Book Review Example: Old and New Prisons

Date:  2021-04-21 20:06:21
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At Albion prison, the management is not well-organized since there are late counts which make inmates lose part of their classroom time waiting to be counted. Indeed, this does not benefit patients as they are not able to gain much from education due to absenteeism that increases social distance between prisoners and teachers (Psick, Psick, Simon, Brown, Brown, & Ahalt, 2017). Albion teaches inmates to be selfish; this is enhanced by prison security officials who increase the social distance between prisoners. These officials openly recruit informants and reward them for offering them with any information regarding rule infraction. Consequently, such practices attract more practitioners making convicts skeptical to one another. The prisons security department exclusively rely on the abundance of snitch information. Moreover, security officials are biased such that it is their responsibility to decide on the informers report that merit certainty and action (Kopera-Frye, Harrison, Iribarne, Dampsey, Adams, Grabreck, & Harrison, 2013). With the prisons dependence on informant testimony, it has turned the place into a training center for greedy spies who sell both genuine and false information for either revenge, benefits or fun. At some point, this has led to some inmates suffering for no reason.

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Prison old

According to the author, the most important aspect related to the reformatory scheme is its improvement of a collection of offenders in a centrally locked locality with the intention to ply them with a precise undeviating process intended to produce wanted end creation (Hassine, & Tabriz, 2011). In both contexts penitentiaries, both old and new they are more than dispensation plants accommodation assembly line that accept prisoners make them into wares and consistently subject them to some penal and reformatory treaties that are intended to transform convicts to more valuable or at least less harmful. In the old prison, New Yorks Auburn prison operated under a penal philosophy in stark contrast to the Quaker's approach. The Quakers use the reformatory assembly line to provide seclusion and conviction with the intention to produce self-examination with the target to produce personal transformation. On the other hand, Auburn penitentiary functioned to provide involuntary hard labor and cruel physical sentence for the determination of manufacturing compliant offenders who are tortured to produce financial self-reliance for the penitentiary (Psick, Psick, Simon, Simon, Brown, & Ahalt, 2017). Accordingly, Auburn-type penitentiary, Western Penitentiary, Holmesburg, and Graterford these prisons are poorly managed and are not conducive places for reforming intention as intended before. These prisons inmates are treated harshly and have inadequate facilities such as lack of lights and overcrowed. This makes difficult to identify people making the place unsecured to both inmates as well as prison staff who feel frightened and vulnerable.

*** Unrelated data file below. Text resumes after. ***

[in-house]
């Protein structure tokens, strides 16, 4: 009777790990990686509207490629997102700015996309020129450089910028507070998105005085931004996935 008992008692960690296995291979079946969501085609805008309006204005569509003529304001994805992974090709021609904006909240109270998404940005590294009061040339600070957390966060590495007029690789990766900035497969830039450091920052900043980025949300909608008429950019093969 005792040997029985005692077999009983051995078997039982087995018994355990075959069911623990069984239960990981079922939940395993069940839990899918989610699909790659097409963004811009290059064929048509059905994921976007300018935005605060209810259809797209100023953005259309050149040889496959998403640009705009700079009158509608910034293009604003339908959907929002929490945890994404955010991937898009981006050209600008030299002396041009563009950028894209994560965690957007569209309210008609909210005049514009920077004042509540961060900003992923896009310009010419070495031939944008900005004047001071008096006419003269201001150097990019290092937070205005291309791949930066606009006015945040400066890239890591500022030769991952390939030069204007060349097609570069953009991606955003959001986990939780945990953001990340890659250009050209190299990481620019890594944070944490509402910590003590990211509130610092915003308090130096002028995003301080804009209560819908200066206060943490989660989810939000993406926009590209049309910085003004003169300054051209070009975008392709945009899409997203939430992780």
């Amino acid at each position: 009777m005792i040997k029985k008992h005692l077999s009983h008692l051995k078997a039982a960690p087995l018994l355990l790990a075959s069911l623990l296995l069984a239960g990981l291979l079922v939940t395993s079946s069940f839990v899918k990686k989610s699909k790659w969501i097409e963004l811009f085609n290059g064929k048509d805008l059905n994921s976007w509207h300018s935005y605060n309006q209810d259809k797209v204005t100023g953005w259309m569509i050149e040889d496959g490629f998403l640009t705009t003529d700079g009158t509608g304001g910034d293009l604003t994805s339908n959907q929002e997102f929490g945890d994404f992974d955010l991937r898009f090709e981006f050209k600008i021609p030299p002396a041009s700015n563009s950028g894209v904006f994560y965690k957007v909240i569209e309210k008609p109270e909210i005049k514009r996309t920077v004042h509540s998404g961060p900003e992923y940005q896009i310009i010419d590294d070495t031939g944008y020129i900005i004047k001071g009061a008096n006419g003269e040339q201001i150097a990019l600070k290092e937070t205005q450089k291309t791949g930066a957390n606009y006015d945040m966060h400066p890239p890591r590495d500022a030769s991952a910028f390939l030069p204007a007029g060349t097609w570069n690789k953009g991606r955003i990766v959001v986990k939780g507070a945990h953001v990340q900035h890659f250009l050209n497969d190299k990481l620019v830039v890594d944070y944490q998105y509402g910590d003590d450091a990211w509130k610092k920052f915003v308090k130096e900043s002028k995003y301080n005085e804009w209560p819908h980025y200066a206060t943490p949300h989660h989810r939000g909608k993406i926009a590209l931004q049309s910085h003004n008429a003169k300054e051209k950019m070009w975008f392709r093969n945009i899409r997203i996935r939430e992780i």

Prison new

The new prisons like Albion are secure and well contracted thirty feet high, stainless-steel mesh perimeter fence topped with thick curls of stainless-steel razor wire. Certainly, the new prisons there is a conducive environment for both inmates and prison staffs. The cells are well spaced; buildings are climate-controlled, well-lit, spotlessly clean and color coordinated (Jewkes, 2013). There are security cameras all over, and there are no blind spots. Moreover, every housing unit is installed with bath stalls, washing facilities, a spacious day apartment, TV quarters, and big windowed lockups. Inmates can gain access to education and vocational training. Here the days program is well scheduled such that patients' activities follow a set program to avoid any confusion. The author says that Albion prison was like a college campus such that it became possible for him to learn warehouse (Kopera-Frye, Harrison, Iribarne, Dampsey, Adams, Grabreck, Harrison, 2013).


Hassine, V., & Tabriz, S. (2011). Life without Parole: Living and dying in prison today. Southwest Journal of Criminal Justice, 8, 2.

Jewkes, Y. (2013). On carceral space and agency. Carceral Spaces: Mobility and organization in imprisonment and migrant detention.

Kopera-Frye, K., Harrison, M. T., Iribarne, J., Dampsey, E., Adams, M., Grabreck, T. & Harrison, W. O. (2013). Veterans aging in place behind bars: a structured living program that works. Psychological services, 10(1), 79.

Psick, Z., Psick, Z., Simon, J., Simon, J., Brown, R., Brown, R. & Ahalt, C. (2017). Older and incarcerated: policy implications of aging prison populations. International Journal of Prisoner Health, 13(1), 57-63.

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